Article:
“I also thought: why has no one else tried this? Folk had been using tri-bars for seven years. Which just shows you: people accept what they’ve got, what they’re told.” – Graeme Obree




Tomorrow is the Geraardsbergen Kermis. Geraardsbergen and in particular de Muur van Geraardsbergen is holy ground for cyclists. The race see us finish in the main square of the town, which, is half way mark of the first section of the Muur. Tomorrows lap sees us race to the top of the first section turn right and descend away from Geraardsbergen. The riders of Ronde van Vlaanderen turn left before heading to the real Muur. Either way I am very excited for tomorrows pilgrimage. All going well I will pass the through the town 15 times and cover 170km.

Finish of the Geraardsbergen Kermis in 2009. Team mate Nicky Walker was on the podium

The end of August signals the beginning of the end of the season. All the riders in Europe are about to enter the month of “Creeptember” where motivation to race, train, stretch, diet can be at their lowest. However, this is also the time where the desperate are fighting for contracts for next year or even just for pride. Creeptember is a time of the year where motivation can make up for lack of form and/or ability.

At the moment I don’t have a contract for next year and I don’t have the results to feel comfortable that I will get a contract, well a paying contract anyway. However, I do have motivation. I actually feel like the time is going too fast at the moment.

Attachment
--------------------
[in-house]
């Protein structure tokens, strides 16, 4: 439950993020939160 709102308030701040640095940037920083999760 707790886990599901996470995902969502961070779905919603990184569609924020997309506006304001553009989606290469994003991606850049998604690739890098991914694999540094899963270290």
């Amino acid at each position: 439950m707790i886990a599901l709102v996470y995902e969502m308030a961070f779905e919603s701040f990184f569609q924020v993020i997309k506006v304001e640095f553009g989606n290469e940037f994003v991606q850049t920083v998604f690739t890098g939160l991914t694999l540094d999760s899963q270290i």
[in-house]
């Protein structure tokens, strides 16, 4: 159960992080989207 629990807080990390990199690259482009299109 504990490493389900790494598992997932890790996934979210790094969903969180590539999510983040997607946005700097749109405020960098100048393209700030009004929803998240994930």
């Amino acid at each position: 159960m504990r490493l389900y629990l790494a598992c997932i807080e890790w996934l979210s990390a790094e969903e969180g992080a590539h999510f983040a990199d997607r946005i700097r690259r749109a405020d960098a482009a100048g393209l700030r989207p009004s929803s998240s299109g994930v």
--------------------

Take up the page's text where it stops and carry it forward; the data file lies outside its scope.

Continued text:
I have always managed to get through Creeptember fairly well and usually string together some good races and even get a couple of results. I have trained well this past month and a half and I feel that this year will be no different. I admit that I am mentally fatigued and this is noticeable in my slow replies to emails and general lack of blogging. It’s also noticeable in me heading to the noodle bar in town to buy dinner once a week compared to at the start of the season where every meal was home cooked.

The mental fatigue is the sign that the little things can clip away from me and end up costing me a result. If I put on weight, don’t stretch, don’t maintain my bike I might find myself missing a podium, the front group or ending up off the back of the bunch if the accumulation of little things gets to be enough.

This brings me to my biggest weakness. Food and my weight. It led a former teammate, Frank van den Broeck, to say that I had “a mind like a babies.” Although I don’t agree with him on his dietary advice I have to agree that during this time of year I can and do eat the wrong things. Comfort food. However, I am confident enough with my current mental strength that I now have a mind like a toddlers and I will be able to resist the delicious offering that are around me.

I doesn't get much more Belgian than this.


To me my diet is a litmus test for my general condition. If I am eating well it means I am training and preparing well and that I am mentally strong to fight for results.

"One beer is good. Two is better." -VDB. If you can find a Westvleteren Beer do yourself a favour and enjoy